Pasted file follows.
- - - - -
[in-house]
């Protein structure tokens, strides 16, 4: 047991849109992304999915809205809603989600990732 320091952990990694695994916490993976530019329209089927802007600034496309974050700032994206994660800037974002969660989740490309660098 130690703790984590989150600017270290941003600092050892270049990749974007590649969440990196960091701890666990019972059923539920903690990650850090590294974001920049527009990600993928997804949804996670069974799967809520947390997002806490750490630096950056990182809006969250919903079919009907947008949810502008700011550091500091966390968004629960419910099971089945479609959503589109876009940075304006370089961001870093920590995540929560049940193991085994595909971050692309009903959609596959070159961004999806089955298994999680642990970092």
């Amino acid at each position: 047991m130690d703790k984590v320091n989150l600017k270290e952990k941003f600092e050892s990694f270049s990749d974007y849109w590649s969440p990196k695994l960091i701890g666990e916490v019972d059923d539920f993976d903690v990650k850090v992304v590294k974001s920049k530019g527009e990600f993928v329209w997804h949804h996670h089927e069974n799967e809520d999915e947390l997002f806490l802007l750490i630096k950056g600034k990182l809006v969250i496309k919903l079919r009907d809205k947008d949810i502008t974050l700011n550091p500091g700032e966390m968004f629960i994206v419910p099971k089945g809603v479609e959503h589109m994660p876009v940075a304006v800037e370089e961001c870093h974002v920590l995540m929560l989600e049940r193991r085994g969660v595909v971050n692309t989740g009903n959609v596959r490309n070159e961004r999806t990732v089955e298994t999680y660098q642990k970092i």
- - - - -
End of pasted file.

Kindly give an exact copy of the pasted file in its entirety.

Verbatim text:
[in-house]
């Protein structure tokens, strides 16, 4: 047991849109992304999915809205809603989600990732 320091952990990694695994916490993976530019329209089927802007600034496309974050700032994206994660800037974002969660989740490309660098 130690703790984590989150600017270290941003600092050892270049990749974007590649969440990196960091701890666990019972059923539920903690990650850090590294974001920049527009990600993928997804949804996670069974799967809520947390997002806490750490630096950056990182809006969250919903079919009907947008949810502008700011550091500091966390968004629960419910099971089945479609959503589109876009940075304006370089961001870093920590995540929560049940193991085994595909971050692309009903959609596959070159961004999806089955298994999680642990970092």
């Amino acid at each position: 047991m130690d703790k984590v320091n989150l600017k270290e952990k941003f600092e050892s990694f270049s990749d974007y849109w590649s969440p990196k695994l960091i701890g666990e916490v019972d059923d539920f993976d903690v990650k850090v992304v590294k974001s920049k530019g527009e990600f993928v329209w997804h949804h996670h089927e069974n799967e809520d999915e947390l997002f806490l802007l750490i630096k950056g600034k990182l809006v969250i496309k919903l079919r009907d809205k947008d949810i502008t974050l700011n550091p500091g700032e966390m968004f629960i994206v419910p099971k089945g809603v479609e959503h589109m994660p876009v940075a304006v800037e370089e961001c870093h974002v920590l995540m929560l989600e049940r193991r085994g969660v595909v971050n692309t989740g009903n959609v596959r490309n070159e961004r999806t990732v089955e298994t999680y660098q642990k970092i």